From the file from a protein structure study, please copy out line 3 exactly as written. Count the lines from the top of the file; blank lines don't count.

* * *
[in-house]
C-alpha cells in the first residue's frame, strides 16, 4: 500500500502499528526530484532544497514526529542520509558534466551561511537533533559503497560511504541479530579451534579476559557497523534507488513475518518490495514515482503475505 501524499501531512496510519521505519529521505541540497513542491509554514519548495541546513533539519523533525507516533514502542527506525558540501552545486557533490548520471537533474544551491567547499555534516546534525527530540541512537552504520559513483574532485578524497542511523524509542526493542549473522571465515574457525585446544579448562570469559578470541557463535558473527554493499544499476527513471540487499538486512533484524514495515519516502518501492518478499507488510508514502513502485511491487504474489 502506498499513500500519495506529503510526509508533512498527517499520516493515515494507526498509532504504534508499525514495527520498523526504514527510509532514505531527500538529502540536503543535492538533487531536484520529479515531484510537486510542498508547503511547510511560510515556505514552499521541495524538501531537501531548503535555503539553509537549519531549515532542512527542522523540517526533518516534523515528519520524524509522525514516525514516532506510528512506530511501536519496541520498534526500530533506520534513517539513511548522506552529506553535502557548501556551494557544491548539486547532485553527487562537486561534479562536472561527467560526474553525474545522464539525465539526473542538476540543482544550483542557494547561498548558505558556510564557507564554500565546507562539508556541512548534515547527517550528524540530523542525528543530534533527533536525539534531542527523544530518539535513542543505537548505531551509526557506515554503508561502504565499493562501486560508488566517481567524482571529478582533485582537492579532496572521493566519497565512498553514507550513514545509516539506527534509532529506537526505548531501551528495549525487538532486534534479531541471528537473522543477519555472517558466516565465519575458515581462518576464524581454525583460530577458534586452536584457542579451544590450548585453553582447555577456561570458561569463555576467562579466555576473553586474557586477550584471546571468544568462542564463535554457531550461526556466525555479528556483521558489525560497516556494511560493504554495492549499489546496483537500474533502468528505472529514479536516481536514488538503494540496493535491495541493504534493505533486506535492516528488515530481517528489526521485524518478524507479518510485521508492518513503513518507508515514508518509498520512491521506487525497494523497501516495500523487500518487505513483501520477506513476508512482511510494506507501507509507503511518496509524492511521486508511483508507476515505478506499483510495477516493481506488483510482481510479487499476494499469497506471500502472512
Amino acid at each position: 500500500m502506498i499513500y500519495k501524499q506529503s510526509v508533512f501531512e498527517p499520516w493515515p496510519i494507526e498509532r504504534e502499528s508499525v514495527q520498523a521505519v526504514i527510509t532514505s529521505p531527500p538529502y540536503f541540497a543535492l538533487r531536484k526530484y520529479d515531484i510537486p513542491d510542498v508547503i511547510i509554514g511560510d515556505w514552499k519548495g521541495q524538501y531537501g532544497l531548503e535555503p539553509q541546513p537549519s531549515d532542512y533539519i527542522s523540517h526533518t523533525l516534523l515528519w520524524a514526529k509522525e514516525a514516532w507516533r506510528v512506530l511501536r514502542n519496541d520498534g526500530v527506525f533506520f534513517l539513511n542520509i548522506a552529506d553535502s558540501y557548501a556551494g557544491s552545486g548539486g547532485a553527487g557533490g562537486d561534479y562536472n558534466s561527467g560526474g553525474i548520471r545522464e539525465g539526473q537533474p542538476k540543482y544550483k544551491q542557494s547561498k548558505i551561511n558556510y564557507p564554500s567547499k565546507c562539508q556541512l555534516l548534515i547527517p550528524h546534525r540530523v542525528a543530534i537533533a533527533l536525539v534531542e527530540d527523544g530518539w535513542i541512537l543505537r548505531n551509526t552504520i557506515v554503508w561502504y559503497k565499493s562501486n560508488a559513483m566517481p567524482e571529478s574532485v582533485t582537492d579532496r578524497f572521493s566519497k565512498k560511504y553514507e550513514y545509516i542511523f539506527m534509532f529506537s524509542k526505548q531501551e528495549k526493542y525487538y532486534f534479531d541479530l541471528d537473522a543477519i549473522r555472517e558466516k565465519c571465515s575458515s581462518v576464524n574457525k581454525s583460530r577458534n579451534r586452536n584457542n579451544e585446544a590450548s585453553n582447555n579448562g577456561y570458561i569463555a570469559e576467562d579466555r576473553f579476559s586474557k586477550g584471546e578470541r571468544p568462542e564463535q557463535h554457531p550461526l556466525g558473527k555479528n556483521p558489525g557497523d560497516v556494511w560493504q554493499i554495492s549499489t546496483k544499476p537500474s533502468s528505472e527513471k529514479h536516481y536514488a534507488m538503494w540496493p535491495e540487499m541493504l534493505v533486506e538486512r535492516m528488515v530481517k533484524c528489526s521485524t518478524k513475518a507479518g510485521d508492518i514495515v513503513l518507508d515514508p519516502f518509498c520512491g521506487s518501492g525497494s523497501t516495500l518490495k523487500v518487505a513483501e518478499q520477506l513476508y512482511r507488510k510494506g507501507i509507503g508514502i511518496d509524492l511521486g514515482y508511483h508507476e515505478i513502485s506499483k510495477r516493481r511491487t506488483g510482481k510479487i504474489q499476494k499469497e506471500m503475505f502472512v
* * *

Amino acid at each position: 500500500m502506498i499513500y500519495k501524499q506529503s510526509v508533512f501531512e498527517p499520516w493515515p496510519i494507526e498509532r504504534e502499528s508499525v514495527q520498523a521505519v526504514i527510509t532514505s529521505p531527500p538529502y540536503f541540497a543535492l538533487r531536484k526530484y520529479d515531484i510537486p513542491d510542498v508547503i511547510i509554514g511560510d515556505w514552499k519548495g521541495q524538501y531537501g532544497l531548503e535555503p539553509q541546513p537549519s531549515d532542512y533539519i527542522s523540517h526533518t523533525l516534523l515528519w520524524a514526529k509522525e514516525a514516532w507516533r506510528v512506530l511501536r514502542n519496541d520498534g526500530v527506525f533506520f534513517l539513511n542520509i548522506a552529506d553535502s558540501y557548501a556551494g557544491s552545486g548539486g547532485a553527487g557533490g562537486d561534479y562536472n558534466s561527467g560526474g553525474i548520471r545522464e539525465g539526473q537533474p542538476k540543482y544550483k544551491q542557494s547561498k548558505i551561511n558556510y564557507p564554500s567547499k565546507c562539508q556541512l555534516l548534515i547527517p550528524h546534525r540530523v542525528a543530534i537533533a533527533l536525539v534531542e527530540d527523544g530518539w535513542i541512537l543505537r548505531n551509526t552504520i557506515v554503508w561502504y559503497k565499493s562501486n560508488a559513483m566517481p567524482e571529478s574532485v582533485t582537492d579532496r578524497f572521493s566519497k565512498k560511504y553514507e550513514y545509516i542511523f539506527m534509532f529506537s524509542k526505548q531501551e528495549k526493542y525487538y532486534f534479531d541479530l541471528d537473522a543477519i549473522r555472517e558466516k565465519c571465515s575458515s581462518v576464524n574457525k581454525s583460530r577458534n579451534r586452536n584457542n579451544e585446544a590450548s585453553n582447555n579448562g577456561y570458561i569463555a570469559e576467562d579466555r576473553f579476559s586474557k586477550g584471546e578470541r571468544p568462542e564463535q557463535h554457531p550461526l556466525g558473527k555479528n556483521p558489525g557497523d560497516v556494511w560493504q554493499i554495492s549499489t546496483k544499476p537500474s533502468s528505472e527513471k529514479h536516481y536514488a534507488m538503494w540496493p535491495e540487499m541493504l534493505v533486506e538486512r535492516m528488515v530481517k533484524c528489526s521485524t518478524k513475518a507479518g510485521d508492518i514495515v513503513l518507508d515514508p519516502f518509498c520512491g521506487s518501492g525497494s523497501t516495500l518490495k523487500v518487505a513483501e518478499q520477506l513476508y512482511r507488510k510494506g507501507i509507503g508514502i511518496d509524492l511521486g514515482y508511483h508507476e515505478i513502485s506499483k510495477r516493481r511491487t506488483g510482481k510479487i504474489q499476494k499469497e506471500m503475505f502472512v